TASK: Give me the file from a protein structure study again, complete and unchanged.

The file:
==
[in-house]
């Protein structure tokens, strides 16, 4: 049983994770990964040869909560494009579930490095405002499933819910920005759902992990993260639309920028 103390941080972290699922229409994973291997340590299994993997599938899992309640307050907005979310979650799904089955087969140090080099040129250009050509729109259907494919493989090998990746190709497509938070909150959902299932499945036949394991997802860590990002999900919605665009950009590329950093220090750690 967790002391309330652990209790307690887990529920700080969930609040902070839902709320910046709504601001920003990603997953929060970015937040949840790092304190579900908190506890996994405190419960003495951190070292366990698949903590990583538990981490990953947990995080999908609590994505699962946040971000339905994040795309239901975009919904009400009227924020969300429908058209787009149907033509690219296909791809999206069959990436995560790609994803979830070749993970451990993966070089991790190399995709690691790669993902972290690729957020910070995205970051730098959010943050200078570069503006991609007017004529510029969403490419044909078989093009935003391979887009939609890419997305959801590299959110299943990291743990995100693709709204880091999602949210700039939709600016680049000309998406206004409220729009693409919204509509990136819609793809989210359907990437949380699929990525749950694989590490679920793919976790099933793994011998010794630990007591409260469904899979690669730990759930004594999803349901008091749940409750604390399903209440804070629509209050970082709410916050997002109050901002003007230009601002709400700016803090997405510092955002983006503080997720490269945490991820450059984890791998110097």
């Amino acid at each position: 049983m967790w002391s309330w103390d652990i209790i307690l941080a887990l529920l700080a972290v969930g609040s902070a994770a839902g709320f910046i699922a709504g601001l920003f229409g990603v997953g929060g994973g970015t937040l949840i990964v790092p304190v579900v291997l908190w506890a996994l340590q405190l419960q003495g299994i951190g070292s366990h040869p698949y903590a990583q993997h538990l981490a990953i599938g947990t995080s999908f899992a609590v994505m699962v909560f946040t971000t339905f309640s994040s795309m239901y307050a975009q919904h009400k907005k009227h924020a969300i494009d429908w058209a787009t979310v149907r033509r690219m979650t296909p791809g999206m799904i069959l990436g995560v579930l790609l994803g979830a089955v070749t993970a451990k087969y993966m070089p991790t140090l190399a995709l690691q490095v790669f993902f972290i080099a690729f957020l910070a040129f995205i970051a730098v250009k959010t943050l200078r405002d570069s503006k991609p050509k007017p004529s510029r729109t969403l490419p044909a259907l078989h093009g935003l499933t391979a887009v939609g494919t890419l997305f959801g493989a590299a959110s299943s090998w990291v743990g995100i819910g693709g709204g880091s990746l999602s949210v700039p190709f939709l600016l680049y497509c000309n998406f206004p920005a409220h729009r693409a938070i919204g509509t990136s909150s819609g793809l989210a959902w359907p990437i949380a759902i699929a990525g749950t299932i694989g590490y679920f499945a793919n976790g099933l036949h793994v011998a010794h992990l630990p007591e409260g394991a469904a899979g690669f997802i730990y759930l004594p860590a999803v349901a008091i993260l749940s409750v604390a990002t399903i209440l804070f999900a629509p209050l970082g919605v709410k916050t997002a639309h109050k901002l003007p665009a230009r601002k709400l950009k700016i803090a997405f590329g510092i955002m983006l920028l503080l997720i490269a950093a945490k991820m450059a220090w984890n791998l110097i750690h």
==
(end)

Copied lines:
[in-house]
């Protein structure tokens, strides 16, 4: 049983994770990964040869909560494009579930490095405002499933819910920005759902992990993260639309920028 103390941080972290699922229409994973291997340590299994993997599938899992309640307050907005979310979650799904089955087969140090080099040129250009050509729109259907494919493989090998990746190709497509938070909150959902299932499945036949394991997802860590990002999900919605665009950009590329950093220090750690 967790002391309330652990209790307690887990529920700080969930609040902070839902709320910046709504601001920003990603997953929060970015937040949840790092304190579900908190506890996994405190419960003495951190070292366990698949903590990583538990981490990953947990995080999908609590994505699962946040971000339905994040795309239901975009919904009400009227924020969300429908058209787009149907033509690219296909791809999206069959990436995560790609994803979830070749993970451990993966070089991790190399995709690691790669993902972290690729957020910070995205970051730098959010943050200078570069503006991609007017004529510029969403490419044909078989093009935003391979887009939609890419997305959801590299959110299943990291743990995100693709709204880091999602949210700039939709600016680049000309998406206004409220729009693409919204509509990136819609793809989210359907990437949380699929990525749950694989590490679920793919976790099933793994011998010794630990007591409260469904899979690669730990759930004594999803349901008091749940409750604390399903209440804070629509209050970082709410916050997002109050901002003007230009601002709400700016803090997405510092955002983006503080997720490269945490991820450059984890791998110097």
């Amino acid at each position: 049983m967790w002391s309330w103390d652990i209790i307690l941080a887990l529920l700080a972290v969930g609040s902070a994770a839902g709320f910046i699922a709504g601001l920003f229409g990603v997953g929060g994973g970015t937040l949840i990964v790092p304190v579900v291997l908190w506890a996994l340590q405190l419960q003495g299994i951190g070292s366990h040869p698949y903590a990583q993997h538990l981490a990953i599938g947990t995080s999908f899992a609590v994505m699962v909560f946040t971000t339905f309640s994040s795309m239901y307050a975009q919904h009400k907005k009227h924020a969300i494009d429908w058209a787009t979310v149907r033509r690219m979650t296909p791809g999206m799904i069959l990436g995560v579930l790609l994803g979830a089955v070749t993970a451990k087969y993966m070089p991790t140090l190399a995709l690691q490095v790669f993902f972290i080099a690729f957020l910070a040129f995205i970051a730098v250009k959010t943050l200078r405002d570069s503006k991609p050509k007017p004529s510029r729109t969403l490419p044909a259907l078989h093009g935003l499933t391979a887009v939609g494919t890419l997305f959801g493989a590299a959110s299943s090998w990291v743990g995100i819910g693709g709204g880091s990746l999602s949210v700039p190709f939709l600016l680049y497509c000309n998406f206004p920005a409220h729009r693409a938070i919204g509509t990136s909150s819609g793809l989210a959902w359907p990437i949380a759902i699929a990525g749950t299932i694989g590490y679920f499945a793919n976790g099933l036949h793994v011998a010794h992990l630990p007591e409260g394991a469904a899979g690669f997802i730990y759930l004594p860590a999803v349901a008091i993260l749940s409750v604390a990002t399903i209440l804070f999900a629509p209050l970082g919605v709410k916050t997002a639309h109050k901002l003007p665009a230009r601002k709400l950009k700016i803090a997405f590329g510092i955002m983006l920028l503080l997720i490269a950093a945490k991820m450059a220090w984890n791998l110097i750690h």